Yes, you are correct.
3 eigen values 0, 1, 1.
Projection collapses every vector parallel to the z axis to the zero vector. (0,0,a) is transformed to 0*(0,0,a) = (0,0,0), so its an eigen vector right?
And I think you mean:
Hi there. I must give the eigenvalues and the eigenvectors for the matrix transformation of the orthogonal projection over the plane XY on
So, at first I thought it should be the eigenvalue 1, and the eigenvectors (1,0,0) and (0,1,0), because they don't change. But I also tried doing the calculus, and then I've confused.
From the characteristic polynomial I get to:
Then, I have as eigenvalues 0, and 1 twice.
I get to:
and then the eigenvector:
So I thought, shouldn't it be zero? because of the projection. I have doubts with this, but I know that as it is a symmetrical matrix it should be diagonalizable, and then I should get a basis from the eigenvectors, which I wouldn't find with just the first reasoning, and then I need a linear independent vector, like this one, respect to the first I gave.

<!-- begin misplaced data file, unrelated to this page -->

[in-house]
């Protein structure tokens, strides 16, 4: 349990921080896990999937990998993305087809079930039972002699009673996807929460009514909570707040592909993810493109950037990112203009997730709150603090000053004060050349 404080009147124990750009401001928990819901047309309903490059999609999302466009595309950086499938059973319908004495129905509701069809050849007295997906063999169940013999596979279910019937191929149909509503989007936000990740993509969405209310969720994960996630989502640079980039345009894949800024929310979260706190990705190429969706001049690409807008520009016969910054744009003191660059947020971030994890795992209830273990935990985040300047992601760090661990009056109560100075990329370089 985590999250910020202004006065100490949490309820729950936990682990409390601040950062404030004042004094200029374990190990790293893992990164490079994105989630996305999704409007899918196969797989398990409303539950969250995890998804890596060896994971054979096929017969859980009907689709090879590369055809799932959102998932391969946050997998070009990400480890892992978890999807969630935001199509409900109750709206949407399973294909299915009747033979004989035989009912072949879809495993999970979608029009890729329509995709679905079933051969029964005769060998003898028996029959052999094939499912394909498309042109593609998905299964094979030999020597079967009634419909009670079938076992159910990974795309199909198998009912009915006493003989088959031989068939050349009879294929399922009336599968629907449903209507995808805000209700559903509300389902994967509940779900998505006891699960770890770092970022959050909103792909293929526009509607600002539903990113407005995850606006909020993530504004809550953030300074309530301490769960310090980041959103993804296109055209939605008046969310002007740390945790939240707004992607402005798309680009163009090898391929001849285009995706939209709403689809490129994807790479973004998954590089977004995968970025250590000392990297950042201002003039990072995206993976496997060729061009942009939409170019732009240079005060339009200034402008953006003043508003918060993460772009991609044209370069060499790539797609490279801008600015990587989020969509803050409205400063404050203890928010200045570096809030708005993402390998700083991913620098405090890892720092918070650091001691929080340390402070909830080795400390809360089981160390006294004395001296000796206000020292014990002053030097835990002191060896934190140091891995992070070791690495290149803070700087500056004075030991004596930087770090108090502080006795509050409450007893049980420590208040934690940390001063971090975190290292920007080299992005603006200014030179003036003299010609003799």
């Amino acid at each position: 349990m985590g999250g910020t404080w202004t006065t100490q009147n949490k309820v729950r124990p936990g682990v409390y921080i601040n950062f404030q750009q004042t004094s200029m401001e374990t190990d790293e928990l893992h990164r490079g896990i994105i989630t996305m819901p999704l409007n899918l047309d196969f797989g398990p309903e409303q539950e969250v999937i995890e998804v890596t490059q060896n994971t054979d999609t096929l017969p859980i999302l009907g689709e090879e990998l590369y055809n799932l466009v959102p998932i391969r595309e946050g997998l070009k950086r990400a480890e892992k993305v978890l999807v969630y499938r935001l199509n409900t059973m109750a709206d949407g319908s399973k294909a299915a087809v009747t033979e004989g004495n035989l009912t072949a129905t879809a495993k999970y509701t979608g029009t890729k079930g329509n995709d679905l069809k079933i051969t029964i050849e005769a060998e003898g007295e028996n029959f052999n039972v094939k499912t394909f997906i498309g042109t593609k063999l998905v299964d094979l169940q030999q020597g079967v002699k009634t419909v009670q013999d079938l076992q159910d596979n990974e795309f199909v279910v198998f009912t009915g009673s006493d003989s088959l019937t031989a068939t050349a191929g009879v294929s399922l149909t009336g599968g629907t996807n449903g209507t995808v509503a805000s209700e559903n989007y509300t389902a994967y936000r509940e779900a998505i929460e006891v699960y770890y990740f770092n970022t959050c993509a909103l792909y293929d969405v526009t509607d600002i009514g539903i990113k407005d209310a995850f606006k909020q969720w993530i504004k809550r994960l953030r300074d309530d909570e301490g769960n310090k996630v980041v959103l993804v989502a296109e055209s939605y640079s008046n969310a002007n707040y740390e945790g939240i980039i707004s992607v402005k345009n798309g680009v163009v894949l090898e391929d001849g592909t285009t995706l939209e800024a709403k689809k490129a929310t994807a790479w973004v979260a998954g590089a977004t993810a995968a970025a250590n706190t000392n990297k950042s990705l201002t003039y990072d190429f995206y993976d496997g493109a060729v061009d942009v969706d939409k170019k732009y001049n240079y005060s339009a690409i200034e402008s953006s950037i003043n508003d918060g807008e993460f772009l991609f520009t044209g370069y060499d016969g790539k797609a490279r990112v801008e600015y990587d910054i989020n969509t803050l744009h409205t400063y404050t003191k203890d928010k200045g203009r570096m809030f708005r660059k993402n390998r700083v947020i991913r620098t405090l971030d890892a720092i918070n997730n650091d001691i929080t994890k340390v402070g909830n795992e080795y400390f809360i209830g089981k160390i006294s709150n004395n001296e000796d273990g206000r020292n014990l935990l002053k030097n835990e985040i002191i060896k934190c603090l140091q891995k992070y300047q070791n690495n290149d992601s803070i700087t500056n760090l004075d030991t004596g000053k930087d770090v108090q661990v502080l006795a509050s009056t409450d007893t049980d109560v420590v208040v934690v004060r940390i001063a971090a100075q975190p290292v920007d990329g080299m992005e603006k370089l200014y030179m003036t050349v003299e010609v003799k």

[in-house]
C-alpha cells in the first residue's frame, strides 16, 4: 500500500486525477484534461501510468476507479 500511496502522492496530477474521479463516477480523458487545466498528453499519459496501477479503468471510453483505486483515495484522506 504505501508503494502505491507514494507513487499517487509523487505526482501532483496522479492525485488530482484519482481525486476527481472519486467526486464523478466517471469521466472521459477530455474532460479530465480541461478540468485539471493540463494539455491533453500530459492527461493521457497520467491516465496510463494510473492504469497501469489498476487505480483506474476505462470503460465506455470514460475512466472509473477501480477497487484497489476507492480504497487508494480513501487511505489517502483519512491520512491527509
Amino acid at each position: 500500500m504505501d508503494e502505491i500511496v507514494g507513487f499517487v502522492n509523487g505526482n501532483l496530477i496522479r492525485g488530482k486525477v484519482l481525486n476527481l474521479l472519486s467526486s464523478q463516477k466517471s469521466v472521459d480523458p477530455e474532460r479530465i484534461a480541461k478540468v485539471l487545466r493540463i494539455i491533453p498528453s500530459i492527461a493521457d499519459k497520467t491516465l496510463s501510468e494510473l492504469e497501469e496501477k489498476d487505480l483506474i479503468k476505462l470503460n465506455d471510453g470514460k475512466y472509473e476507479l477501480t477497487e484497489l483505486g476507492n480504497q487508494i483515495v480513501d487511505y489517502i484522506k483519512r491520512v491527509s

And then for :
Which gives: , and implies: , I think that have sense.
Well, I need some help with this. Can anybody tell me if this is right, and if it isn't, what I did wrong?
PS: I have my final exam tomorrow :P
I have another doubt about this. Now its about the construction of a transformation matrix. The thing is I thought I was constructed in one way, and it seems to be that I was wrong.
I have this problem, which says: From a linear transformation its known that its an eigenvector with the eigenvalue associated and that .
I thought of as
The thing is that when I constructed the matrix I did it this way:
But when I make the multiplication with the vectors that the problem data gives, I don't get the right results, but when I changed to it seems to be the matrix I'm looking for.
So, it seems to be that x, and y go in the columns, and not in the rows as I thought. I was wrong then?